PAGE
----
There is a smile on the face of AFL football that was probably always a bit too smug in the first place, and now is beginning to curl down at the edges.
It is the smile from the high moral ground of the grandstands, where legend has it that fans of opposing clubs mix freely and benignly, at worst chiacking a little and posturing in a bellicose manner, but leaving it all at the turnstile on the way out. It is the knowing smile down at soccer especially, where fans are segregated inside stadiums and massively policed outside, lest anarchy and its foreign accent take over.
In truth, both images are dated. In the big leagues, soccer has worked hard to minimise violence. In the A-League, there are incidents still, but they are mercifully rare.
In the AFL, they appear to be increasing. There was another on Saturday, at the Carlton-Collingwood match. This follows multiple flare-ups at Marvel Stadium, Geelong and in Adelaide in the past 12 months or so, and that is not a definitive list.
This apparent rise might only be a function of the social media era, where every outbreak is liable to be captured on a smartphone camera and appear on a screen near you within minutes. If so, good. It doesn't matter whether there is more violence, or just more exposure of it: one instance is too many.
Ask anyone who has innocently found themselves in or near a punch-up in any forum. It is one thing to see it, another to hear it. If a violent media culture has inured you, the sound of a bare fist landing will shake you out of it.
There was a time when such behaviour would have been met with a helpless shrug, one eye congenitally blind anyway, the other now turned, but no longer. Again, good!
So far, brawls in the AFL have been isolated in that they do not appear to have been the work of any one set of fans. In soccer's darkest days, the violence was premeditated and orchestrated and sometimes the work of criminal infiltrators who were not fans in the first place.
In AFL now, it looks to be the outcome of on-the-spot slights and provocations, offence given and taken, way too far. The cheer squads don't involve themselves; they are there to cheer.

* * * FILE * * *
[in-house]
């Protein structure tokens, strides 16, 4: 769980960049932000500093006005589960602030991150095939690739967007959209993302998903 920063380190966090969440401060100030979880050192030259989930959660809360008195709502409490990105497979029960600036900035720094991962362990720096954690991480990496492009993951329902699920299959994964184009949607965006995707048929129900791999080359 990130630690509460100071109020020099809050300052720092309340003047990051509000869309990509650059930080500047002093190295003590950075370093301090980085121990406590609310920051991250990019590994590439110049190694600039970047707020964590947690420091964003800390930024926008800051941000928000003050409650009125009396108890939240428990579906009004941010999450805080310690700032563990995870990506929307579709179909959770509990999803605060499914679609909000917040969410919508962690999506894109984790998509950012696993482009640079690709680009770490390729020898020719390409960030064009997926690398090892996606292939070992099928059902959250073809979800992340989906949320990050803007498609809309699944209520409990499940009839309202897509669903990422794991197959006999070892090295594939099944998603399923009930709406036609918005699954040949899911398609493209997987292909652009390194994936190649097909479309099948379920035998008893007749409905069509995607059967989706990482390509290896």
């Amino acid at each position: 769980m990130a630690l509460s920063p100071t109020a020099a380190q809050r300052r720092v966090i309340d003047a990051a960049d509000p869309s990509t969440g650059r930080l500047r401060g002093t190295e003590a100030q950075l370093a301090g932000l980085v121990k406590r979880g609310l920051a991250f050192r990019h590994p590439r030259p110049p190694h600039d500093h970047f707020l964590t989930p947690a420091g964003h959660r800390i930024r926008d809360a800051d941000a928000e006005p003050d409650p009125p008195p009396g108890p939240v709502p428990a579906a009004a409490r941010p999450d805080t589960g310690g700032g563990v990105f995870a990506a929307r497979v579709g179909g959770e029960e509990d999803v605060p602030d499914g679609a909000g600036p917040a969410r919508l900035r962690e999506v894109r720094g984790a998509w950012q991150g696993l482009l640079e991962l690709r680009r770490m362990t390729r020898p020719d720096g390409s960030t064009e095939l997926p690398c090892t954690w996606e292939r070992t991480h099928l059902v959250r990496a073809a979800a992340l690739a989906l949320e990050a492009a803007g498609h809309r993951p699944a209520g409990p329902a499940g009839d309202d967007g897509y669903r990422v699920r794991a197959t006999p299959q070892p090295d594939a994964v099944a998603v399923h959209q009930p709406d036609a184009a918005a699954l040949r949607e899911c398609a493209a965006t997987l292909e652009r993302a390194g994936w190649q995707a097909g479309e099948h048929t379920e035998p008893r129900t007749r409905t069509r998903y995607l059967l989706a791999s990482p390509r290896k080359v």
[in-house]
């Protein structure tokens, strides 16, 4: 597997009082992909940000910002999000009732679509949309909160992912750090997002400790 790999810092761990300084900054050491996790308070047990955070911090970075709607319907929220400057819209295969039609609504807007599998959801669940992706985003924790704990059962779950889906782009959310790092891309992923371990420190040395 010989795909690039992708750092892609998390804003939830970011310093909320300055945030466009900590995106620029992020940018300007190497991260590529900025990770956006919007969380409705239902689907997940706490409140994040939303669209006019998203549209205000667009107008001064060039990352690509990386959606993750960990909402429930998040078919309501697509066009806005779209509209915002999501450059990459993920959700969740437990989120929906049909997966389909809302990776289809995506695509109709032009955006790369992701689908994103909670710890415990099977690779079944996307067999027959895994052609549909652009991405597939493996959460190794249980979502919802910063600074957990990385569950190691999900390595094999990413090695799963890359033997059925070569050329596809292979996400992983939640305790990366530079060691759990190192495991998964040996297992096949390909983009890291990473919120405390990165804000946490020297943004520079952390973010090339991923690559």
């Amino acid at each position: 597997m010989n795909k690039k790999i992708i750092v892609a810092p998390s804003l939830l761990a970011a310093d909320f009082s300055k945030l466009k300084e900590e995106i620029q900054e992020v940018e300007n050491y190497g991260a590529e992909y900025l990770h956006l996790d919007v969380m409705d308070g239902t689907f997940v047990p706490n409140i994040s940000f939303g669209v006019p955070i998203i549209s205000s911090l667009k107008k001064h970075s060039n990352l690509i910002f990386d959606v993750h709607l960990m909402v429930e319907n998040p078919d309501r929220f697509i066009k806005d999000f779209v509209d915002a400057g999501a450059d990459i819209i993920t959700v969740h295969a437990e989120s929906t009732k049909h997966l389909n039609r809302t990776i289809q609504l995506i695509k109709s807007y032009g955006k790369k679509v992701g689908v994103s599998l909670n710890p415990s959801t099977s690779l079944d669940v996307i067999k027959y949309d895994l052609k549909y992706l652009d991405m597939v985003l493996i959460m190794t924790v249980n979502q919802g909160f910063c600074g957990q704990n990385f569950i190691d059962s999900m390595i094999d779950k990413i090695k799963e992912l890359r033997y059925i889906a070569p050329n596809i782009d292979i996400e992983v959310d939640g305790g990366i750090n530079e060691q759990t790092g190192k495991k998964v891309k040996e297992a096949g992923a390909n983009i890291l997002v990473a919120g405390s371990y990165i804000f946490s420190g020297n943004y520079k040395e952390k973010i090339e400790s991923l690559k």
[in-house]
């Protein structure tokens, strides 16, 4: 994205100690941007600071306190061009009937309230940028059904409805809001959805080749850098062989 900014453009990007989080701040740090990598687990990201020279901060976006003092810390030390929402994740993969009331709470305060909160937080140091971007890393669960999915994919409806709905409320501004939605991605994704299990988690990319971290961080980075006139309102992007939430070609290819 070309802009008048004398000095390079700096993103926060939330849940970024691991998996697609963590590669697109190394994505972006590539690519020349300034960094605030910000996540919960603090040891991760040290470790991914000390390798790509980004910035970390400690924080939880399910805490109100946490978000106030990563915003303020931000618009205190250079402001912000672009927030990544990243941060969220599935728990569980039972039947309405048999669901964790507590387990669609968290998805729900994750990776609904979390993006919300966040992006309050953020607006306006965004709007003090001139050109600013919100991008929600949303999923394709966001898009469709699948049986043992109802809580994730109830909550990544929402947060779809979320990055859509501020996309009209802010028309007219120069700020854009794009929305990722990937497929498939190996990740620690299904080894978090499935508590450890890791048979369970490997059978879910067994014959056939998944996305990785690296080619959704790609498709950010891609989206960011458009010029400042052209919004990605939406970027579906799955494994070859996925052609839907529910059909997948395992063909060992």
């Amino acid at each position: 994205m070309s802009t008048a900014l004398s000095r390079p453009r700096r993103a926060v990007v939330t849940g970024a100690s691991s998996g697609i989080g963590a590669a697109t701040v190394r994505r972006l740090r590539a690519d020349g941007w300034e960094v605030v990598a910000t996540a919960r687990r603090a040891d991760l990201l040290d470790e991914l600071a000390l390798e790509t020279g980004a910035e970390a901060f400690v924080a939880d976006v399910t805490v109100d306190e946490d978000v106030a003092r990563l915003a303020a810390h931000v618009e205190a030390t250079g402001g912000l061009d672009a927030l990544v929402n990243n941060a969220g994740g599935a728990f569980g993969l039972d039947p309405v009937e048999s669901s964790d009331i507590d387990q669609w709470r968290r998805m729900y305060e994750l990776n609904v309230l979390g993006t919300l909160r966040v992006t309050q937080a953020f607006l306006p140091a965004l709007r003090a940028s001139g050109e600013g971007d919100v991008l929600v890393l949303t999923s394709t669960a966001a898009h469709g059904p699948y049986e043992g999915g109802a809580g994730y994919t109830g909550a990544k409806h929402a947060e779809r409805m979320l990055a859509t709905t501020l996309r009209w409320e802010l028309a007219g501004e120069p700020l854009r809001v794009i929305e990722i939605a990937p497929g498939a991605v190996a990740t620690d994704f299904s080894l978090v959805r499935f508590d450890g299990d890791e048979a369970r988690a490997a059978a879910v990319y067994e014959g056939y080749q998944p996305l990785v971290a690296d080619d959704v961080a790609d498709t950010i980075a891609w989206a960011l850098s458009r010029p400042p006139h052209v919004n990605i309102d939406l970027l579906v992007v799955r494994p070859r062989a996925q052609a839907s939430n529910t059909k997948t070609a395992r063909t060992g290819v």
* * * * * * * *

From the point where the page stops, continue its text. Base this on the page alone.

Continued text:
But neither AFL nor ground authorities should sit on their hands. The main complaint of ruffled bystanders at the MCG on Saturday was that security took too long to arrive. Let's hope that is down to logistics, not complacency.
AFL chief Gillon McLachlan has said it won't come to partitioning fans inside grounds. It ought not. The AFL is quick to move against racist taunts, and rightly so. It should move with no less alacrity against fisticuffs. The racists at least are at arm's length from their victims. The thugs are a swing away.
I won't be so naive to as pretend that footy used to be all sweetness and light – far from it. There were always elements of menace, thankfully rarely realised.
On a bad day, a footy ground outer could be a grim place. Right now, we appear to be in a meaner-than-usual period. It manifests in, for instance, the way fans boo pre-emptively. It stands in contrast to the players, who have been weaned off violence and are more mutually solicitous than ever. I've seen several examples this year of momentary but proper armistice.
Then, last Friday night, after David Myer's improbable post-siren kick to win the game for Essendon had fallen well short, captain Dyson Heppell went to him and they shared a smile. This jarred on many, because it betrayed insufficient hurt.
This was, if not a backward step, a backward way of looking at it. There are enough ways for the smile to be wiped from footy's face without insisting that the players do its own wiping.
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